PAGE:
This is a follow-up question of my Unbalanced braces with newenvironment / NewEnviron post. The gist is that by using


I can expand

\end{myEnv} text2}


{ text2}

This is working perfectly, thanks again egreg. Note that the braces were really unbalaced before expansion. Now I have come to a similar, yet slightly different situation. I want to expand

\end{myEnv} text2}


\eatWhitespace{ text2}

with the 1-parametric command eatWhitespace.

With which definition of myEnv can I achieve that?

Background info:

Why would anyone ever do this? Well, I am using LyX, but I want to use the caption/subcaption package instead of the subfig package (see also subcaption vs. subfig: Best package for referencing a subfigure). I almost succeeded - the only problem is that the figure environment reacts very sensitive to all linebreaks, and LyX inserts plenty of them. This behavior of LyX is hardcoded, and I do not want to recompile it from scratch. So I worked around that problem entirely witout ERT ... and by using dummy commands, which eat the whitespaces. This is an example of the generated LyX output (yes, it's ugly):





\dummy}}\subfigureBlock{\subfigureWidth}{\subfigureImage}{1st image}\begin{myEnv}


\dummy}}\subfigureBlock{\subfigureWidth}{\subfigureImage}{2nd image}\begin{myEnv}


\dummy}}\subfigureBlock{\subfigureWidth}{\subfigureImage}{3rd image}

As you can see, when you insert after each \end{myEnv} an \eatWhitespace{ it makes sense (and is still ugly). The other whitespaces are taken care of by using mbox, which works. However, this is not possible for the length of the subfigure. Thus this crazy construction with myEnv and unbalanced braces is used.

  • 2
    (1) \centering is not an environment, it is a command. (2) I am totally sure that this is not the right way to proceed: instead, to ignore blank lines, try to do \endlinechar=32 (or -1), or \catcode13=10 (or 9) within your figure environment, and remove all your weird brace constructions. (3) If you insist on your bizarre construction, replace \aftergroup\bgroup by \aftergroup\setbox\aftergroup0\aftergroup\vbox\aftergroup\bgroup, it might work. (4) Don't do this. Commented Jan 5, 2012 at 18:08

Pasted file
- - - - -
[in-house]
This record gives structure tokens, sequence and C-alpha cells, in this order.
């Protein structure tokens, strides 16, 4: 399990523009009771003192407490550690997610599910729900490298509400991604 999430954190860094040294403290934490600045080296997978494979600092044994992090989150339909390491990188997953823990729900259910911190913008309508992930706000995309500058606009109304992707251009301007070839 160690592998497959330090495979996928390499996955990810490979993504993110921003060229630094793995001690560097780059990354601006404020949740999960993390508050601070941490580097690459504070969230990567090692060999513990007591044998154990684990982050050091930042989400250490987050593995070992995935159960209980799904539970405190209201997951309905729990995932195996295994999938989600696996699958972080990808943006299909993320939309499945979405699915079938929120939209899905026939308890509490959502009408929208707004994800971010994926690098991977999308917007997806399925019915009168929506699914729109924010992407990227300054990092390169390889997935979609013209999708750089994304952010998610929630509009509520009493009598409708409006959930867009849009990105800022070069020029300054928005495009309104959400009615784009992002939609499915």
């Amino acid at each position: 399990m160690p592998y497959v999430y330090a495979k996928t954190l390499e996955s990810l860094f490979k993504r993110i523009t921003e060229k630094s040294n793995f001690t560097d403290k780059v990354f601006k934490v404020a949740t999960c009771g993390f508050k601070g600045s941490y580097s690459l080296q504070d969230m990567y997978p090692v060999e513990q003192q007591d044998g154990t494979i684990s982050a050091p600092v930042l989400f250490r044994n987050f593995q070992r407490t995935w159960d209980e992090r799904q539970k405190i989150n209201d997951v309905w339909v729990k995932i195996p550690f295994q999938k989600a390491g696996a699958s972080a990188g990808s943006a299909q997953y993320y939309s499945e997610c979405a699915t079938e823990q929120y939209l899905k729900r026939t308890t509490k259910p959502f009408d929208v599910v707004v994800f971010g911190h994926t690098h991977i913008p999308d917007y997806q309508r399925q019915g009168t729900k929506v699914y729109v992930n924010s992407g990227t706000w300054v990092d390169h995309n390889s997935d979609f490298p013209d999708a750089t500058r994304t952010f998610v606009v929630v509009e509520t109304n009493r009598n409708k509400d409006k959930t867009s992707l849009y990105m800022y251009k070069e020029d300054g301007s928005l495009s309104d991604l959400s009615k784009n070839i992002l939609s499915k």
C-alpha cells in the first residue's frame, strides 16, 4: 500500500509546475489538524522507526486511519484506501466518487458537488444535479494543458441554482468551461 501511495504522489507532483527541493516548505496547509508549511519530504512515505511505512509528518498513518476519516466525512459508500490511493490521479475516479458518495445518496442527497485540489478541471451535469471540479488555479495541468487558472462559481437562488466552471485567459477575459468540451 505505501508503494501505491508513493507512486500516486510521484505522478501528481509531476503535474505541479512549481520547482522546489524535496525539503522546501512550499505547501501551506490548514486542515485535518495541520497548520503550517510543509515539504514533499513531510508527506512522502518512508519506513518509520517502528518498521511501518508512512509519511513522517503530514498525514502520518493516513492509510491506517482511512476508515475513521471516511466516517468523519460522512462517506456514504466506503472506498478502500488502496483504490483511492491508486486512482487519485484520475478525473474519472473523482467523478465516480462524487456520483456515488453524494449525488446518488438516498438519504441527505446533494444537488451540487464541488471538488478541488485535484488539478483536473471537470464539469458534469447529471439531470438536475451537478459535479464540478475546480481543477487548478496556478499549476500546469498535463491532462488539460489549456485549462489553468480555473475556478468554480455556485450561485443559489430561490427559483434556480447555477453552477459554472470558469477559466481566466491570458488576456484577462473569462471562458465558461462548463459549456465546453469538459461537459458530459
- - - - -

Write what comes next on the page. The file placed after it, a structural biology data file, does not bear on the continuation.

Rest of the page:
• I think that this my answer can be helpful to you, you can combine that trick with the one you mention at the very beginning.
    – yo'
    Commented Jan 23, 2012 at 0:48

1 Answer 1


[None of the code below is tested. Most of the examples should work, though, up to unbalanced braces or missing \makeatletter.]

Your struggle to work around (unreasonable) limitations of LyX (adding random blank lines) by working around (very reasonable) limitations of TeX (it almost exclusively manipulates balanced token lists) is certainly heroic. However, there are simpler ways to ignore blank lines.

  1. Delimited arguments instead of unbalanced braces.

  2. Changing category codes or the end-line character: this won't work within the argument of another macro.

      {% Uncomment one line.
       % \endlinechar=-1\relax        % or 32 to get spaces
       % \catcode\endlinechar=9\relax % or 10 to get spaces 
      llo, wo
  3. Ignoring spaces and paragraph breaks after the end of an environment by recursively looking for them:

  4. [Don't do this.] Keeping your bizarre construction with unbalanced braces can be done in two ways: either with a box:


    or with a brace trick (see the question on brace tricks):


I cannot help but notice that you are using the \centering command as an environment. Use either \begin{center}...\end{center}, or simply \centering in the scope of the environment whose text you wish to center.

Also... when LyX fails you, just use a text editor.

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